The white-hot spark of a YouTube user named LonelyGirl15 has set the dry timber of the summer Internet community ablaze. Ostensibly the video blog of a teenaged American girl named Bree, the 23 videos posted so far have chronicled a budding romance with a boy named Daniel, but there’s a twist: Bree’s family is very religious, she is home-schooled, and she has pledged a “purity bond” with her father. Even stranger is the fact that Bree’s religion is never named, and in fact on various comments on YouTube she has said that it is not mainstream – “We’re not Christian or Buddhist or Hindu or anything like that.” There’s also a mysterious picture of famous occultist Aleister Crowley on Bree’s bedroom wall, above a candelabra which she’s vehement that Daniel not light. And wait – that Crowley picture is new – it used to be something else (could that possibly bear a resemblance to Baphomet?) A dark twist, indeed.
Buzz has it that the videos are too pat, too scripted, and too professional looking to be anything but some sort of viral campaign. Indeed, the clues are there. Bree initially gained an audience by making engaging and humorous videos featuring popular YouTube users. She’s very cagey about revealing any personally revealing information about herself, often completely dodging uncomfortable questions. Perhaps more telling is the fact that a vanity website under her name was registered on May 12 – almost two weeks before she showed up on YouTube. Those following the saga wonder how she knew she would become an Internet sensation before posting a video (her excuse: Daniel did it to tease her).
Even more interesting than the videos themselves has been the reaction around the Internet. “Is she or isn’t she?” is a common refrain, not to mention a (very civilized, of course) small rebellion on Wikipedia about the deletion of the LonelyGirl15 article. Fingers are pointing in all directions as to who might be the mastermind. Two comments on Metafilter implicate Haxan Films. Mike Monello from Haxan originally thought it could have been Sean Stewart and Jordan Weisman promoting Cathy’s Book. Another Metafilter comment questions whether Brian Clark from GMD Studios could be involved. Indeed, Clark looked like ripe pickings, especially given his interview with ARGN where he said:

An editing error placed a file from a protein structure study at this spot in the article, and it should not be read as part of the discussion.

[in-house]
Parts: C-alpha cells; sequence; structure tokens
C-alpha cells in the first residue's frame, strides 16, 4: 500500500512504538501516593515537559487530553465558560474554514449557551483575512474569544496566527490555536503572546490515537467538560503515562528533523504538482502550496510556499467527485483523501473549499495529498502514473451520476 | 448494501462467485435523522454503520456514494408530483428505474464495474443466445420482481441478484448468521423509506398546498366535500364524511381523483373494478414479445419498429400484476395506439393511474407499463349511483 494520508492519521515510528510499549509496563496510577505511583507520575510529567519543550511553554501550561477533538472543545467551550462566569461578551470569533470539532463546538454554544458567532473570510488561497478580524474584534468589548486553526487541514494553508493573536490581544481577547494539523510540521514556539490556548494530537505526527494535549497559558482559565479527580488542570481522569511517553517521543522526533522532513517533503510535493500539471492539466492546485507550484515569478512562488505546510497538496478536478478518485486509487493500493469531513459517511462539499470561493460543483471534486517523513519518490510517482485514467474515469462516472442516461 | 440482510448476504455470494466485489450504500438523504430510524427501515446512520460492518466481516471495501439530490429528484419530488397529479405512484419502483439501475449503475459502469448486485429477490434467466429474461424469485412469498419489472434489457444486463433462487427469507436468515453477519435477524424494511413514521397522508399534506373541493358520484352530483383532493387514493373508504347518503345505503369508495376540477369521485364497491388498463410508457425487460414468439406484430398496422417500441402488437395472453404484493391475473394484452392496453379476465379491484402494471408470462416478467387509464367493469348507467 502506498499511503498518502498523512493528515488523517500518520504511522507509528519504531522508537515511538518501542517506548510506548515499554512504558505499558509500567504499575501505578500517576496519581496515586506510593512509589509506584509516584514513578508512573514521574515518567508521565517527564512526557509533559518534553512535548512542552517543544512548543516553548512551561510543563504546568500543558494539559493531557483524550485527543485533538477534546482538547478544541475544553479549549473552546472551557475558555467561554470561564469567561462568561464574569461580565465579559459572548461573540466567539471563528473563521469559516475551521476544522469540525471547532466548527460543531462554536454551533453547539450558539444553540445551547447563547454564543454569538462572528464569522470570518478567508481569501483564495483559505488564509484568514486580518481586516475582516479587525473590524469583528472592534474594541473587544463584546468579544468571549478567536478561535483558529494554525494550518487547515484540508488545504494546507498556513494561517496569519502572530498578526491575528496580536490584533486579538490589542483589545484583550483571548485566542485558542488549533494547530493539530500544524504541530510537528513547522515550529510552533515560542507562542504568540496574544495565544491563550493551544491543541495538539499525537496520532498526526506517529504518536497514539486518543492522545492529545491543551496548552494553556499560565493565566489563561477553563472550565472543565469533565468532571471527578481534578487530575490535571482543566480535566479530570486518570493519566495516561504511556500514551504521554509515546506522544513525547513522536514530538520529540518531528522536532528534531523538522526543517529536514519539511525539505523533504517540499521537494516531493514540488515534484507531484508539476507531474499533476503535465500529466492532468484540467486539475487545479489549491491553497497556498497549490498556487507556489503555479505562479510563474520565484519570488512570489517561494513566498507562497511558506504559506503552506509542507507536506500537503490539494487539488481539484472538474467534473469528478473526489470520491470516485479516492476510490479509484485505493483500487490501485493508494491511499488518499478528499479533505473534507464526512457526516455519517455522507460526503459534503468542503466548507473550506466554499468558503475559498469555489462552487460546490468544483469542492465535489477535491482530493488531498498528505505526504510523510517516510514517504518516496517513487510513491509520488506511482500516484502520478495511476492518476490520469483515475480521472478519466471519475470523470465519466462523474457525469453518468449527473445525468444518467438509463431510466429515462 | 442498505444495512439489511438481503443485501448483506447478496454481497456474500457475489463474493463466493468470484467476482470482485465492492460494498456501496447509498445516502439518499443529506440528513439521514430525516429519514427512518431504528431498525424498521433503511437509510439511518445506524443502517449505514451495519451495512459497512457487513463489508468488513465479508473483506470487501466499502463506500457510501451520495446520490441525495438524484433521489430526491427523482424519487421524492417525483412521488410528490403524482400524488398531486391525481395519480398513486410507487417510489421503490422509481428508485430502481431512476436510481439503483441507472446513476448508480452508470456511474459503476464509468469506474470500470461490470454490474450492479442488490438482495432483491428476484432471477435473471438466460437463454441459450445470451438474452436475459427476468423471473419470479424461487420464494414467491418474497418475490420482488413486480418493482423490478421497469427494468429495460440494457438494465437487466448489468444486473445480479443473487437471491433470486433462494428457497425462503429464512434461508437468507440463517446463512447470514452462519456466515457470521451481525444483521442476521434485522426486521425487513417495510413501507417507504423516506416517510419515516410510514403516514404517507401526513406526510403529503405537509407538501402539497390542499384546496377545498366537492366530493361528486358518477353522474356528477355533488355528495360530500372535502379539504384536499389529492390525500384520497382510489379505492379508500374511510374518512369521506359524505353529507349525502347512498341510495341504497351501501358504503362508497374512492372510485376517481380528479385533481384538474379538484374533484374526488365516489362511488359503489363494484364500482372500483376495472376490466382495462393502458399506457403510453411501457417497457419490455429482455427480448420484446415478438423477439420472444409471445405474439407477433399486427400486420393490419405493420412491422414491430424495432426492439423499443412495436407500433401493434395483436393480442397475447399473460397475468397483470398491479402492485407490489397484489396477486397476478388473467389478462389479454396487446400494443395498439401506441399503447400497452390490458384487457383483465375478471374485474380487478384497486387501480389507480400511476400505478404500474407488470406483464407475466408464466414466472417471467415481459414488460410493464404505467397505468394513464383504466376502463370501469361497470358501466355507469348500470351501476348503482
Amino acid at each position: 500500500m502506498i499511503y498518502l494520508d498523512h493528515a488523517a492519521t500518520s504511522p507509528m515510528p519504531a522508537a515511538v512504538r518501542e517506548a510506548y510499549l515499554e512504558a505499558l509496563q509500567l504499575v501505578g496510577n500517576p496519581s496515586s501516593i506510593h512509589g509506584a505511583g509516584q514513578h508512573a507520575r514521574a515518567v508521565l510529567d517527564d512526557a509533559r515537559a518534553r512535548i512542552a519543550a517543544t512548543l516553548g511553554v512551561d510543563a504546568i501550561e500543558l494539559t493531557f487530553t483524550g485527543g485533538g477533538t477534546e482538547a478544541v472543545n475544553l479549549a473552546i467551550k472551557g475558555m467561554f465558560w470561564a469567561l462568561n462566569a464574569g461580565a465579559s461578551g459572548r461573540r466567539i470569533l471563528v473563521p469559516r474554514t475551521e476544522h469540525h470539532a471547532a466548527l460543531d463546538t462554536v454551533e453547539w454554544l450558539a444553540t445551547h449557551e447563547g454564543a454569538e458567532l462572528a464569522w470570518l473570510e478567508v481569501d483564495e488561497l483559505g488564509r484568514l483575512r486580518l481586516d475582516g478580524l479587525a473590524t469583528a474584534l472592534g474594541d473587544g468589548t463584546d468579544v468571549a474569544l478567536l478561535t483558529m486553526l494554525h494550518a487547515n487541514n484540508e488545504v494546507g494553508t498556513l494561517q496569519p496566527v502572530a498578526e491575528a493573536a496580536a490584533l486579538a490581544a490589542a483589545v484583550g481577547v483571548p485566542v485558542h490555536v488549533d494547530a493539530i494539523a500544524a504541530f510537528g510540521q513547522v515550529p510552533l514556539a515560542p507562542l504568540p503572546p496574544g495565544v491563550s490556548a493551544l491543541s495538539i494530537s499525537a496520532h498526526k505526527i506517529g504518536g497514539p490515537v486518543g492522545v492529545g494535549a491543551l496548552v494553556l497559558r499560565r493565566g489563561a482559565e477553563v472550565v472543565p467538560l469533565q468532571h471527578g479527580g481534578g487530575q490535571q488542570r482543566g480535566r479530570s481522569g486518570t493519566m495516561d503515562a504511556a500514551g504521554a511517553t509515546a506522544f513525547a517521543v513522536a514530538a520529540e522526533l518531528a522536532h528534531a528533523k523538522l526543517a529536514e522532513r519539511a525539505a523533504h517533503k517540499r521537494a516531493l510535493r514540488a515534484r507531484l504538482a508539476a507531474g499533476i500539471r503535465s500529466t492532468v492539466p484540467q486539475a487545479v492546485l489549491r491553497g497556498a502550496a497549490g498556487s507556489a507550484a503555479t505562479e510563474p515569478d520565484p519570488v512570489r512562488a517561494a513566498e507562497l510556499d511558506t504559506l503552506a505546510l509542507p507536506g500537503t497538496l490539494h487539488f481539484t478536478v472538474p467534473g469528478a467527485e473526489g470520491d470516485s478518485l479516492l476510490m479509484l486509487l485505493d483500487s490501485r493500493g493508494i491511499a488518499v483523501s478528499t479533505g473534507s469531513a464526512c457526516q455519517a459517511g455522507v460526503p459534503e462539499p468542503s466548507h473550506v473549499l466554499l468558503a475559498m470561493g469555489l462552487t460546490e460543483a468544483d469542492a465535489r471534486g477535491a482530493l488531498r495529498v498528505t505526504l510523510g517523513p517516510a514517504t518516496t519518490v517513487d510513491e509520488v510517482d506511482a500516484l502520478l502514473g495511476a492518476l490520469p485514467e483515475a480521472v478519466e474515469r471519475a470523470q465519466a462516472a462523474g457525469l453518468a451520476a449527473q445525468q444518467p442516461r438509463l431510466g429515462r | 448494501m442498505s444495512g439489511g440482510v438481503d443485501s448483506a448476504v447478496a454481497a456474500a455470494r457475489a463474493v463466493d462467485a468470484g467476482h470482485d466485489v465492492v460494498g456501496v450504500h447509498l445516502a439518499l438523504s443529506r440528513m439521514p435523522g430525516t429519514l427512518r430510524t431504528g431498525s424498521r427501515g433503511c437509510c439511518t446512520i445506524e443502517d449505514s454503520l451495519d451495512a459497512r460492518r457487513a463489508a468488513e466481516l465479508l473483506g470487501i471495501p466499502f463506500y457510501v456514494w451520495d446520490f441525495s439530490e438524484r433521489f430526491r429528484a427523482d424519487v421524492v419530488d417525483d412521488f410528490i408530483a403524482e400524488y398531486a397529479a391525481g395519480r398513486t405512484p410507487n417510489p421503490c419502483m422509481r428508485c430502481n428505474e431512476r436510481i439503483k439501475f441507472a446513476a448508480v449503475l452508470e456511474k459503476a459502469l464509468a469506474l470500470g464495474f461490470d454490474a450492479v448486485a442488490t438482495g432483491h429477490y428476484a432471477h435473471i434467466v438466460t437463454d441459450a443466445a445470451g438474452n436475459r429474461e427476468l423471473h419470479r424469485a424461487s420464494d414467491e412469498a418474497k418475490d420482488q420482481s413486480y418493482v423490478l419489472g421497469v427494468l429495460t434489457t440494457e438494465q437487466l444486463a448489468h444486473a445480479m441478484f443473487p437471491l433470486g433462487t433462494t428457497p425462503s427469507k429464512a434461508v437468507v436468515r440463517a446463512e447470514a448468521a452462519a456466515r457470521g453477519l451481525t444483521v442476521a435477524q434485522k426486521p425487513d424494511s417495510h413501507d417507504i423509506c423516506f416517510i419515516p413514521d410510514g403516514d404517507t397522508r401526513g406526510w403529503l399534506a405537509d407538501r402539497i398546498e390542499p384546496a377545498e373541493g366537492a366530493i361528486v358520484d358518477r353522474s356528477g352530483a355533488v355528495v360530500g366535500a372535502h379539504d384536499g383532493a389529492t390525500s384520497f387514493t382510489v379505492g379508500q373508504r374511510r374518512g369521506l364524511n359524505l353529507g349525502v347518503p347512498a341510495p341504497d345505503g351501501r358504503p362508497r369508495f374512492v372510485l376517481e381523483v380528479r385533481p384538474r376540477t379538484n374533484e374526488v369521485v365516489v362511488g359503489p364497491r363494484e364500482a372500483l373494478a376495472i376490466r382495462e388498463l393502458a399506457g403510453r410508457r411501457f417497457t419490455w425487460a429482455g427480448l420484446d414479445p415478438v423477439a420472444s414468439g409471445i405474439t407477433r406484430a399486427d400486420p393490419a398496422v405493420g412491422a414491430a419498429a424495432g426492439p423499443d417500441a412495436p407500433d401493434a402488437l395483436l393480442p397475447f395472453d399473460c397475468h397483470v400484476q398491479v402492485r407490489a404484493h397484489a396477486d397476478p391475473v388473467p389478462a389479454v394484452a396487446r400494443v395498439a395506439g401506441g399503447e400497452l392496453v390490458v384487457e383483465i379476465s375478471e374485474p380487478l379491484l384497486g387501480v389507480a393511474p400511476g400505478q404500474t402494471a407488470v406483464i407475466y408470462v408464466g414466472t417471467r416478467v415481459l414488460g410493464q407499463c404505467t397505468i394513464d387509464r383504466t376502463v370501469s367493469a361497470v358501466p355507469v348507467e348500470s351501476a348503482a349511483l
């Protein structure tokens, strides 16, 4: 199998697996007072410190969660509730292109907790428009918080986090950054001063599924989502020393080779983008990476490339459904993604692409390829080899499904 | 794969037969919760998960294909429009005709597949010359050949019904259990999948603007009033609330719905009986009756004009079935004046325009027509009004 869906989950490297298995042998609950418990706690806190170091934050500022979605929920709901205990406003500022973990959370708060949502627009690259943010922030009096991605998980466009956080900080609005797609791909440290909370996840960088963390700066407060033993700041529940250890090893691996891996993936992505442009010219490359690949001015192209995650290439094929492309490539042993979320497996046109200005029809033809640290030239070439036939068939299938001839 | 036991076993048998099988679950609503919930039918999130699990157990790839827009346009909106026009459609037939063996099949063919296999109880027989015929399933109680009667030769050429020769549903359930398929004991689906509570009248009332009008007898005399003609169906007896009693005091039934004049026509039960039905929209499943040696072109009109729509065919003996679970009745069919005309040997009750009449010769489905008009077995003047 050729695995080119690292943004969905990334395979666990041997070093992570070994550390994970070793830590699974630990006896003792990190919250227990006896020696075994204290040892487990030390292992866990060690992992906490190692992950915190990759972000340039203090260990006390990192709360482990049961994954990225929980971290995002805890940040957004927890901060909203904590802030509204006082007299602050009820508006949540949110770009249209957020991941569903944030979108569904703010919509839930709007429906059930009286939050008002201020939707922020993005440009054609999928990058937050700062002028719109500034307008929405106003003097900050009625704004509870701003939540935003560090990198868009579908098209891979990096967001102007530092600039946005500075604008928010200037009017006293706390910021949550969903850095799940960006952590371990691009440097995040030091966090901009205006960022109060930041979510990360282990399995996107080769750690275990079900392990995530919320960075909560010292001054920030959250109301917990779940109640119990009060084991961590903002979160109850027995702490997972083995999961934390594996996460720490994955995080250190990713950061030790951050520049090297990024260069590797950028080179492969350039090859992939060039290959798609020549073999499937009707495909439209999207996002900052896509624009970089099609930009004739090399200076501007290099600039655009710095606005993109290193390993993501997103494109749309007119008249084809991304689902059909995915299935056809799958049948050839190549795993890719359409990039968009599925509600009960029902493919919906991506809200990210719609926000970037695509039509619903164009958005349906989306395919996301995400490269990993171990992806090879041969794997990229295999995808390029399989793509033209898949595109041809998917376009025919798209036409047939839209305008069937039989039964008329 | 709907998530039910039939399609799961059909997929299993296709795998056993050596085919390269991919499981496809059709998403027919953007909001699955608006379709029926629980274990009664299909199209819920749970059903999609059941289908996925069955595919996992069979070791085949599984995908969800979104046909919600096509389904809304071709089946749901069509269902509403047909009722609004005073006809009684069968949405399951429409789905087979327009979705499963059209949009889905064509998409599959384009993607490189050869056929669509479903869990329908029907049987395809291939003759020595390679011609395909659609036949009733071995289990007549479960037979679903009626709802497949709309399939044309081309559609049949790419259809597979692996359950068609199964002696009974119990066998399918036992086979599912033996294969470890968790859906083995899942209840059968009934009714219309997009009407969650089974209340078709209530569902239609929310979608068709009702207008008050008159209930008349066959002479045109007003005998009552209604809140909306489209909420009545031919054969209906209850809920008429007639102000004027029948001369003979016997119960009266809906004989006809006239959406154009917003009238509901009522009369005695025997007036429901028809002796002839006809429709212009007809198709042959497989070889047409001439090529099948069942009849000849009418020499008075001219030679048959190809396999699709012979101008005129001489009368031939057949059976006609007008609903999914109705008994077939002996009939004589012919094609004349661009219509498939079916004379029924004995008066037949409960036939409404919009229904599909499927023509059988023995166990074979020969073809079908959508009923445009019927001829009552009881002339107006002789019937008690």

What new technology or ideas would you like to include in future ARGs?
Video community. I’m starting to think that discussion boards are an interesting way to do community but not the penultimate. I’m really looking forward to doing an ARG project where the basis of player community might be more immediate or visual, auditory. Look at what people are starting to do with video blogging. I start to wonder if there are ways for the community of players to communicate with each other beyond just the written word.
Others suspected Brian Flemming, who has been taking a keen interest in the ongoing saga. Indeed, when reached for comment on the possible Clark/Flemming connection, Brian Clark responded, “One should be careful in taking a denial from Brian Flemming at face value. Never have I met a more accomplished or fearless reality hacker: there’s no doubt the government has files somewhere with both our names and notes like ‘didn’t intend to crash Asian stock market’ because of the reality hacking in ‘Nothing So Strange’.” However, Flemming has since issued an unequivocal denial of his involvement, and Brian Clark says he doesn’t know who the puppetmaster might be.
So the question remains: is she or isn’t she? Certainly, the Internet is no stranger to crying “Fake!” on honest-to-goodness real people, but the clues stacking up in favor of Lonelygirl15 being the front for a viral campaign are nothing to sneeze at. If this is, indeed, a marketing campaign, it is reminiscent of the Who is Benjamin Stove? ARG, in which the sponsor wasn’t revealed for months. Either way, Lonelygirl15 has made some serious ripples in cyberspace and gotten people talking about everything from videoblogs to viral marketing to how Wikipedia should be run.
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